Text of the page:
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the Complete Review
the complete review - books


The Library at Night

Alberto Manguel

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To purchase The Library at Night

Title: The Library at Night
Author: Alberto Manguel
Genre: Non-fiction
Written: 2006
Length: 325 pages
Availability: The Library at Night - US
The Library at Night - UK
The Library at Night - Canada
The Library at Night - India
La Bibliothèque, la nuit - France
Die Bibliothek bei Nacht - Deutschland
La biblioteca di notte - Italia
La biblioteca de noche - España

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  • With 76 illustrations

Our Assessment:

B : enjoyable variations on a theme

See our review for fuller assessment.

Review Summaries
Source Rating Date Reviewer
Bookforum . 4-5/2008 Brian Sholis
Financial Times . 19/5/2008 Lavinia Greenlaw
FAZ . 13/2/2008 Friedmar Apel
The LA Times . 25/3/2008 Nicholas A. Basbanes
NZZ . 8/12/2007 Andreas Breitenstein
New Statesman . 15/5/2008 David Jays
The NY Rev. of Books . 8/4/2010 John Gross
The NY Sun . 19/3/2008 Eric Ormsby
The Observer . 27/4/2008 Peter Conrad
Sunday Times . 18/5/2008 James McConnachie
The Telegraph . 24/5/2008 Philip Hensher
The Times . 8/5/2008 Peter Ackroyd
The Washington Post . 6/4/2008 Michael Dirda
Die Welt . 16/2/2008 Hendrik Werner

  Review Consensus:

  Enjoyed it

  From the Reviews:
  • "Attempting to find a narrative line through the text, however, proves frustrating. This is perhaps inevitable given the capaciousness of Manguel’s topic and his reasonable desire to avoid monolithic generalizations." - Brian Sholis, Bookforum

  • "The Library at Night, Manguel’s delightful and profound investigation of how and why we collect books, reminds us that tumbling over authors is one of a library’s great pleasures." - Lavinia Greenlaw, Financial Times

  • "Der belesene Autor schwärmt mit sympathischer Begeisterung durch das Bücheruniversum, und er hält auch allerlei Nützliches und Anregendes für die Anlage einer Bibliothek bereit bis hin zur Wahl der Regalbretter. Sein assoziatives und anekdotisches Erzählverfahren lässt freilich nicht selten kulturhistorische Staubwölkchen aufsteigen" - Friedmar Apel, Frankfurter Allgemeine Zeitung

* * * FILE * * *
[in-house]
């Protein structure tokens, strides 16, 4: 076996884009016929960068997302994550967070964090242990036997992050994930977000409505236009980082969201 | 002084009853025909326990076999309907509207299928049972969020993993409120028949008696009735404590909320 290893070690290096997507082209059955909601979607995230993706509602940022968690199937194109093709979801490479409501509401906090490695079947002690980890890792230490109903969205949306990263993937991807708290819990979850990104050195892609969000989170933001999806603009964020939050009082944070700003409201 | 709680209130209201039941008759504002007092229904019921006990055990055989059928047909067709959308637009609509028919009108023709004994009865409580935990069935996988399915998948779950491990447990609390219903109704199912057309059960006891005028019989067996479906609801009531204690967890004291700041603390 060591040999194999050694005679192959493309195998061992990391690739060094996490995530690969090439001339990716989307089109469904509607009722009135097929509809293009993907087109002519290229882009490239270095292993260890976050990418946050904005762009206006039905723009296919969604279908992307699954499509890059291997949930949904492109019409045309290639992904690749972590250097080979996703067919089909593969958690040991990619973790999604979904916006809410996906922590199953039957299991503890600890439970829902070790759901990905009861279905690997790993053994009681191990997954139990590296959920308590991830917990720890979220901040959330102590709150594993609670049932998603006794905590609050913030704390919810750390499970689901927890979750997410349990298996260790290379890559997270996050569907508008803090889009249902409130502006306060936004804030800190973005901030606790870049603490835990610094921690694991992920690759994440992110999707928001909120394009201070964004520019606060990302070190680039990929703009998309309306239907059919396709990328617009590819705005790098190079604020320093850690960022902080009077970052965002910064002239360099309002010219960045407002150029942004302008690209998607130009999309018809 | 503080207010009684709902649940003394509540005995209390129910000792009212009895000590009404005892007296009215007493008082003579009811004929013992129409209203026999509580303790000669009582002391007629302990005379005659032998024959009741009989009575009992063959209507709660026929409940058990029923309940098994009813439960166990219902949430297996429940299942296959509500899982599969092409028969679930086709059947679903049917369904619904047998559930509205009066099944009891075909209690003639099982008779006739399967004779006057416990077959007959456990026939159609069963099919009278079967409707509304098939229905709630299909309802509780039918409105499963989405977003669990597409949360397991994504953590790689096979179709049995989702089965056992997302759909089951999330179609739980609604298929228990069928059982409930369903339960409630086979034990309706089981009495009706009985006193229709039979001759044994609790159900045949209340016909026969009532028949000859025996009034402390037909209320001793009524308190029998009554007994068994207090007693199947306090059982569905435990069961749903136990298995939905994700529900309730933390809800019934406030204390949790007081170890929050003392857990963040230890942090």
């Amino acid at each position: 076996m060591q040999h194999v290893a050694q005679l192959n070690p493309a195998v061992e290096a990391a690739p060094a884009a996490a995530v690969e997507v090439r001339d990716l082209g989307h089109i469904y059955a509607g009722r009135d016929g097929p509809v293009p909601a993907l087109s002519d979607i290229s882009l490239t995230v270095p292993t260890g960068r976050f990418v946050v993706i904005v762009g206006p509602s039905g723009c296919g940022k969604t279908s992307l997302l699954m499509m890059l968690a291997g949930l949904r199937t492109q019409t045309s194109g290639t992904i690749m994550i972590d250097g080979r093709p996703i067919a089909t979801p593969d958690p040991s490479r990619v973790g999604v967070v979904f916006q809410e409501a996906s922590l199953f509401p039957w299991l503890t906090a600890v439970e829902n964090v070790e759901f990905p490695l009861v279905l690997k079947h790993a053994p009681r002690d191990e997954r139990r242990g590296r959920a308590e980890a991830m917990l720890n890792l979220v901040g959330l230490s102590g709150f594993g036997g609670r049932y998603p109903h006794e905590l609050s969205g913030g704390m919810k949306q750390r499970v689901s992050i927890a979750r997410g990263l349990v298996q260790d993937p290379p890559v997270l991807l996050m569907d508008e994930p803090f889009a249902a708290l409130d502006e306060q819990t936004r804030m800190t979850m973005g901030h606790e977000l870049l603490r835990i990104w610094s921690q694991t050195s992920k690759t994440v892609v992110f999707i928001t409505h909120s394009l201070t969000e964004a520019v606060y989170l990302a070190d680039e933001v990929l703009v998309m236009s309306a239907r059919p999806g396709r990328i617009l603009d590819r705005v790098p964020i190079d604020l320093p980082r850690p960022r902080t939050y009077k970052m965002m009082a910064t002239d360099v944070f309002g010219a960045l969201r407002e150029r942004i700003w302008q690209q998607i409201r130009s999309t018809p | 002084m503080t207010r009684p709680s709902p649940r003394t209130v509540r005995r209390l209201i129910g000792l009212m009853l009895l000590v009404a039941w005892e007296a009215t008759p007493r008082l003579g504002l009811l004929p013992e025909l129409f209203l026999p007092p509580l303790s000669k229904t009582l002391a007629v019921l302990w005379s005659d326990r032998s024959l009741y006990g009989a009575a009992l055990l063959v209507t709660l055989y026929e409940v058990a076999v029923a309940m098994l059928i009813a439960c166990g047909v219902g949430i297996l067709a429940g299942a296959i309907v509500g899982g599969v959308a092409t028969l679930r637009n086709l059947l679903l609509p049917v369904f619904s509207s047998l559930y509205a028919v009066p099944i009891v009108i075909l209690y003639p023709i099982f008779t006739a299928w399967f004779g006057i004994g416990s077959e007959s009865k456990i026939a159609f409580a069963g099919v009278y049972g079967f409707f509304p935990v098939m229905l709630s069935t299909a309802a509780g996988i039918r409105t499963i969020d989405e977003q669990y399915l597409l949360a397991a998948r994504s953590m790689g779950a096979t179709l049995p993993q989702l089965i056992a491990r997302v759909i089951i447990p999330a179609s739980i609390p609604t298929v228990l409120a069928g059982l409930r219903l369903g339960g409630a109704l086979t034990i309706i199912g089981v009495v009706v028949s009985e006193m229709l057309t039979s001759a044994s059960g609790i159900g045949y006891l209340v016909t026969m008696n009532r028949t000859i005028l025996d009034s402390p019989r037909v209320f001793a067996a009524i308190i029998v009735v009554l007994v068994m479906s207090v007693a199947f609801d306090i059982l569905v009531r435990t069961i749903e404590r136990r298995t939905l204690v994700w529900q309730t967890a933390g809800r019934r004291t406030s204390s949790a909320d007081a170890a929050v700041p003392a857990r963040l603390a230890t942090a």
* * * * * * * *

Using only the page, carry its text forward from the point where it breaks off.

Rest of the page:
• "The Library at Night is more concerned with the various ways that people have gone about gathering and storing books over the centuries than with their actual consumption, using his experience as a platform for his far-ranging ruminations. Each necessary step in the process, be it allocating space, selecting fixtures, configuring shelves or establishing categories becomes a gateway into a wider discussion. (...) There is, needless to say, a decidedly nomadic texture to this kind of narrative structure, a peripatetic, associative, conversational approach that takes Manguel from one inviting subject to another. You can almost hear him moving about in the darkness, shuffling from one shelf to the next, picking volumes at random, allowing ideas to mix and mingle and stimulate thought." - Nicholas A. Basbanes, The Los Angeles Times

  • "Er erzählt geistreich und nachdenklich, formuliert klar und brillant -- und doch wirkt das Philosophem des Lesens als Lebenshaltung mitunter etwas betulich, gemessen am Unheil, das in der Welt grassiert." - Andreas Breitenstein, Neue Zürcher Zeitung

  • "Endearingly discursive, The Library at Night celebrates the quixotic aspect of library love. (...) If there's a gap in this impassioned survey, it's about public libraries and their potential for illumination. (...) His heart is with libraries that nourish a sensual profusion." - David Jays, New Statesman